It is in the shadow of the 2013 Dakar that I write this entry. NBC Sports has been showing daily 30 minute updates on the Dakar race and I've been sucked into the racing and drama like never before. It makes the race more concrete in my mind and highlights just how far I need to go if I am ever going to take part of that most amazing race.
This year I have elected to bump myself up to a class C rider and in doing so will attempt to ride the full length of the D37 and NHHA courses. As always the 3 main goals are to not get hurt, not damage the bike and finish all the races (by riding very conservatively). The purpose of this year is to increase my riding skills and my endurance.
The first AMA District 37 race (the District where I live) is this coming Sunday. The type of race is a hare scramble where the race course is one loop that is run twice. That is a great start for my two loop debut since the loop should be made easy enough for beginners - the only thing I have to do differently this year is have the conditioning to do it twice. Which is no small feat since every one loop race I've done to date has left me without further energy.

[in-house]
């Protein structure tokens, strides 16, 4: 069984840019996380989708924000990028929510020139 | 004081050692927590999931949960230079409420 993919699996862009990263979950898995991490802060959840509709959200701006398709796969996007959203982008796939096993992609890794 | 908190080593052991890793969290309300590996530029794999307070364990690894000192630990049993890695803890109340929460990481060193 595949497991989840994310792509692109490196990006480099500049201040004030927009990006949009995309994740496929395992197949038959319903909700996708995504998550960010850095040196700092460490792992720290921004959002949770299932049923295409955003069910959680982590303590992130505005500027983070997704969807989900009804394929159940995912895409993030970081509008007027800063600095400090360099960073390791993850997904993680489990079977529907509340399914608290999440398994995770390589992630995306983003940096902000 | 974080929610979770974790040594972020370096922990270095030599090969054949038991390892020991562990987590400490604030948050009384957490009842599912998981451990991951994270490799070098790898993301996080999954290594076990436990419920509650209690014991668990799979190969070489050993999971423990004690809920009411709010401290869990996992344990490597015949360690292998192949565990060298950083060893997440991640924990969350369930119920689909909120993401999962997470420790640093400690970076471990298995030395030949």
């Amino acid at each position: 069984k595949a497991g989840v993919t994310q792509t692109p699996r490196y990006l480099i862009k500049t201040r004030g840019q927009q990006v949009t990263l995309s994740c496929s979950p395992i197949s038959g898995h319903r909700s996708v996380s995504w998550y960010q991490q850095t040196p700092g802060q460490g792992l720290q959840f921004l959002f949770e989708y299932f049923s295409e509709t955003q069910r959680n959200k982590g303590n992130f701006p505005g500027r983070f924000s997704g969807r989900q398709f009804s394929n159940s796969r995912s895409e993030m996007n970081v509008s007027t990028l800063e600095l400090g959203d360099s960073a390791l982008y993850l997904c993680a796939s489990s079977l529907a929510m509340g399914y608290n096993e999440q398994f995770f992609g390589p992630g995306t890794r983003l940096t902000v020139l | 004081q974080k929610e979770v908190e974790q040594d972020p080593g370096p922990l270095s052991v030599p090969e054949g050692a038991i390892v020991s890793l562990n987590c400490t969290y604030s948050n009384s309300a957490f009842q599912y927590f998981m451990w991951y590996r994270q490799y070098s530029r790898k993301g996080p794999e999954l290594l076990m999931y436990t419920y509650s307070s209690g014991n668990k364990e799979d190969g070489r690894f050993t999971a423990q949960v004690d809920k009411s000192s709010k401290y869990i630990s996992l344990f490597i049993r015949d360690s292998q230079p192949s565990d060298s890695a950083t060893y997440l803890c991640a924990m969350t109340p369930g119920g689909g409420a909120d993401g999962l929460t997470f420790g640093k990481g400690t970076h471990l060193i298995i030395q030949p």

How am I going to run two loops when I've barely been able to do one? Believe me, I've thought about that a lot. The plan is to simply go slow to conserve my energy and take breaks to rest and enjoy in the scenery. I've always pushed all the way through the race unless I had to stop for some reason and that really takes a toll. On trail rides I rarely if ever get tired so I don't see why the strategy of going slow and taking breaks won't work. What I don't want to happen is to get tired and shaky like last time and crash on an easy trail when it isn't necessary.
I still have a couple of last minute things to do to the bike, check the valve clearances, tape up a slow leak in the radiator fitting, change the oil, clean the air filter and check the chain tension - normal race bike maintenance.
Good luck to all the Dakar racers - the long 477 mile day 6 is already underway and I'm anxious to hear how they do.
Until next time,